Revive MD has made a name for itself with high-quality formulas designed to address specific health issues. The company has always brought exceptional scientific rigor to its production formulation, at least in part because co-founder Domenic Iacovone is a licensed medical doctor. Revive products contain only the best forms of each ingredient, with clinically-studied doses.
Given that Iacovone’s business partner and co-founder Matt Jansen is an elite fitness trainer, it makes perfect sense that Revive has successfully marketed its nutraceutical approach to high-end athletes. But hindsight is 20/20 – back when Revive first hit the market with rigorous health and wellness formulas, this was an innovative business model for an industry focused mostly on candy-flavored preworkouts. Since then, the company’s meteoric rise has proven that, despite the frat boy stereotypes, performance-focused athletes do, in fact, care about their health and not just their appearance.
In the intervening years, we’ve seen a lot of companies copy this approach. So, Iacovone and Jansen deserve a lot of credit for helping move the industry forward.
Now Revive is tackling the Vitamin B Complex, a mainstay supplement category that most readers have probably dabbled with at some point.
Generally speaking, B vitamins are crucial for cellular energy production and can improve mood, especially in people with certain genetic susceptibilities. It’s why so many people with non-specific complaints like fatigue or lack of focus and motivation have anecdotally reported benefiting from B vitamin supplementation.
But there are also some more obscure, niche benefits to B vitamin supplementation that you’ve probably never heard of.
In a single 1-capsule serving of B complex from Revive MD, you get the following:
Vitamin B1 (as Thiamine HCl) – 100 mg (8,333% DV)
Thiamine (also spelled thiamin) is one of your body’s major cofactors for adenosine triphosphate (ATP) synthesis. ATP is a huge deal as it’s the body’s primary energy currency for all cellular functions, driving essential processes like metabolism, muscle contraction, neural transmission, and cell structure maintenance.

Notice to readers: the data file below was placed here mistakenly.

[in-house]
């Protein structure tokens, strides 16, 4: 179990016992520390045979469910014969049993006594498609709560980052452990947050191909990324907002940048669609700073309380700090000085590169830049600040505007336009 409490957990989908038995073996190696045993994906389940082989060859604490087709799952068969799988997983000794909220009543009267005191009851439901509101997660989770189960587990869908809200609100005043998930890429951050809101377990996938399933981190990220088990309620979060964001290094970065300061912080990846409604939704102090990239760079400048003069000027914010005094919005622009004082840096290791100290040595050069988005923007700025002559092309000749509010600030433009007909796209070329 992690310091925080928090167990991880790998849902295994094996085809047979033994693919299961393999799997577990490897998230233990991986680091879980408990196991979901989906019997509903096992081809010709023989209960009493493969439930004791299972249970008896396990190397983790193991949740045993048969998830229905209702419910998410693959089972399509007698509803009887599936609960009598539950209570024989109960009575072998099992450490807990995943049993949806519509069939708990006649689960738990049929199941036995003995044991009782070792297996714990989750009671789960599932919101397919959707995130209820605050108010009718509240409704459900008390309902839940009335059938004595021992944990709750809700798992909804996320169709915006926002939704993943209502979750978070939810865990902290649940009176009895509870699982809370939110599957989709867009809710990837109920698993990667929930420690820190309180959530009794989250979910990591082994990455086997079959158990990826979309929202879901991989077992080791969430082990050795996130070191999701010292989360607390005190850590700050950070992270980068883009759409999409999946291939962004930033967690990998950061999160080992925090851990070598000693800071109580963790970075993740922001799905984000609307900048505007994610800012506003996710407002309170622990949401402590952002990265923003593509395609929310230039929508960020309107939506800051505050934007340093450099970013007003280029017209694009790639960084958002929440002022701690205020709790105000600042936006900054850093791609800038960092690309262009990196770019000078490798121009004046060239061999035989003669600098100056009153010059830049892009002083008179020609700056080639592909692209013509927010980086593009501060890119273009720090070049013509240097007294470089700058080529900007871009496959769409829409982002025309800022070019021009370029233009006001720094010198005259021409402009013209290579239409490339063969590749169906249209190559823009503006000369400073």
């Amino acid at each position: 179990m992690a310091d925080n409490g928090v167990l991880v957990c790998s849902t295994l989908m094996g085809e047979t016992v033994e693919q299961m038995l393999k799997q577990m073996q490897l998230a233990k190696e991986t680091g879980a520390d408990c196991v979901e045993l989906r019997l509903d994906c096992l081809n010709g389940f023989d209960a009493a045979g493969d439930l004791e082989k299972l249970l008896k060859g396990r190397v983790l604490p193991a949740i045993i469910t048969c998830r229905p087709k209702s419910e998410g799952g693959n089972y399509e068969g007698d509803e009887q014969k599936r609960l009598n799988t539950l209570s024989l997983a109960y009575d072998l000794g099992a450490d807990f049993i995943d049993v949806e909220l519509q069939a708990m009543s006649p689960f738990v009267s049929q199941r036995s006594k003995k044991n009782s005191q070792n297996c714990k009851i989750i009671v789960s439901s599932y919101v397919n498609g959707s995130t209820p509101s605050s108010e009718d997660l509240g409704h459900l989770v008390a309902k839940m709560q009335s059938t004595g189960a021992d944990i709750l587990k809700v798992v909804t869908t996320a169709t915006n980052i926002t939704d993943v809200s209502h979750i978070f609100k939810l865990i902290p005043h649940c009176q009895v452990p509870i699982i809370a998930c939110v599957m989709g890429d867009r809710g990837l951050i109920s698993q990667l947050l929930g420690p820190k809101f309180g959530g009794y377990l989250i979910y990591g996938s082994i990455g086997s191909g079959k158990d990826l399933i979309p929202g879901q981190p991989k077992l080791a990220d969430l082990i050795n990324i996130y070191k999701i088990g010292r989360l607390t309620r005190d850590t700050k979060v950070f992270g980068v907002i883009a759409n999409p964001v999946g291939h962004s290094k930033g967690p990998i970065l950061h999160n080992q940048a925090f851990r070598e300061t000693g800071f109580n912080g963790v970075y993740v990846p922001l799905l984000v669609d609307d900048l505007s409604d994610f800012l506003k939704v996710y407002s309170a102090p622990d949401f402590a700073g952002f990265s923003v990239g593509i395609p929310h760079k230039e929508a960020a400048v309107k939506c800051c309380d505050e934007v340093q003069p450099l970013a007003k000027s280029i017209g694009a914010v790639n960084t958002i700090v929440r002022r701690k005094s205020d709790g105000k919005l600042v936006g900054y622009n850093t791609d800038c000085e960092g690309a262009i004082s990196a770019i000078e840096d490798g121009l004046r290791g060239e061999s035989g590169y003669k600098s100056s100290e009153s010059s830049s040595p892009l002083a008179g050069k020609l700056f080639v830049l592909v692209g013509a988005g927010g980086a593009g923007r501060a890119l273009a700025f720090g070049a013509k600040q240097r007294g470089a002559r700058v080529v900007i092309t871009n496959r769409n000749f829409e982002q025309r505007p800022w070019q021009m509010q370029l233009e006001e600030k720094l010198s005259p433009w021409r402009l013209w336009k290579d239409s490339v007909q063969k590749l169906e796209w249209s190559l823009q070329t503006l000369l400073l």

If thiamine deficiency gets bad enough, the resulting drop in ATP synthesis can lead to massive neuronal die-off from the decline in cellular energy availability. This syndrome, known as Wernicke-Korsakoff encephalopathy, often results from alcoholism as alcohol abuse causes thiamine depletion.
Thiamine is also needed for healthy glucose metabolism, and type 2 diabetes is associated with below-average thiamine levels. Additionally, thiamine megadosing can improve symptoms of hyperglycemia in people with pre-diabetes. These facts suggest that thiamine deficiency may play a part in the development of type 2 diabetes.
According to a 2013 meta-analysis of over 20 published studies, thiamine supplementation can support cardiac function in people with heart failure.
Vitamin B2 (as Riboflavin-5′-Phosphate) – 20 mg (1,538% DV)
Riboflavin (vitamin B2) is naturally abundant in leafy green vegetables, poultry, fish, dairy, and eggs.
Your body needs riboflavin to make flavoprotein enzymes that are needed for important physiological processes, such as electron transport, cell signaling, protein folding, and to metabolize fatty acids and foreign substances, including pharmaceutical drugs.
Riboflavin’s participation in the electron transport chain makes it important for adenosine triphosphate (ATP) production.
Vitamin B3 (as Niacinamide) – 100 mg NE (625% DV)
Niacin (vitamin B) is a prerequisite for nicotinamide adenine dinucleotide (NAD+) synthesis.[7-9] Upregulating NAD+ can benefit health in a powerful and fundamental way, as NAD+ is needed for a huge array of metabolic processes involved in generating cellular energy, as well as liver function and DNA repair.[10-13]
One special benefit of niacin is its ability to increase your body’s expression of adiponectin, a hormone with profound effects on metabolic health. For example, adiponectin improves systemic insulin sensitivity, and research shows that overweight and obese people are often deficient in adiponectin. Adiponectin’s primary mechanism of action is to upregulate AMP-activated protein kinase (AMPK), one of your body’s most important metabolic switches.
Niacin can also decrease the amount of inflammatory cytokines produced by body fat, which is a huge boon for health since this kind of inflammation is closely linked to metabolic disease.
Niacinamide is the flush-free form of niacin – it’s also known as nicotinamide and is often spelled NAM in research studies and the chart above.
Vitamin B6 (as Pyridoxal-5′-Phosphate) – 50 mg (2,941% DV)
VItamin B6 is important for the activity and production of certain coenzymes that are needed for a huge number of metabolic processes and, ultimately, cellular energy production.
Pyridoxal 5′ phosphate (PLP), the active form of B6, is actually itself a coenzyme, which can be converted into pyridoxamine 5′ phosphate (PMP) as your metabolism requires. These two enzymes cooperate to regulate several hundred different metabolic processes in your body. Arguably the most important of these is protein metabolism, which can’t occur without an adequate supply of PLP and PMP.
Another important B6-dependent metabolic process is your body’s regulation of homocysteine. Since high homocysteine can significantly increase one’s risk of cardiovascular disease, it’s definitely something worth watching and keeping under control – for that, you’ll need an adequate supply of B6.
Vitamin B6 is also an important neurotransmitter precursor, which can definitely be a big deal for mood, motivation, and perceived energy. Your body uses B6 to make hemoglobin, which matters a lot if you care about athletic performance. Finally, B6 can affect immune function, gluconeogenesis, and glycogenolysis (the breaking down of glycogen for usable energy).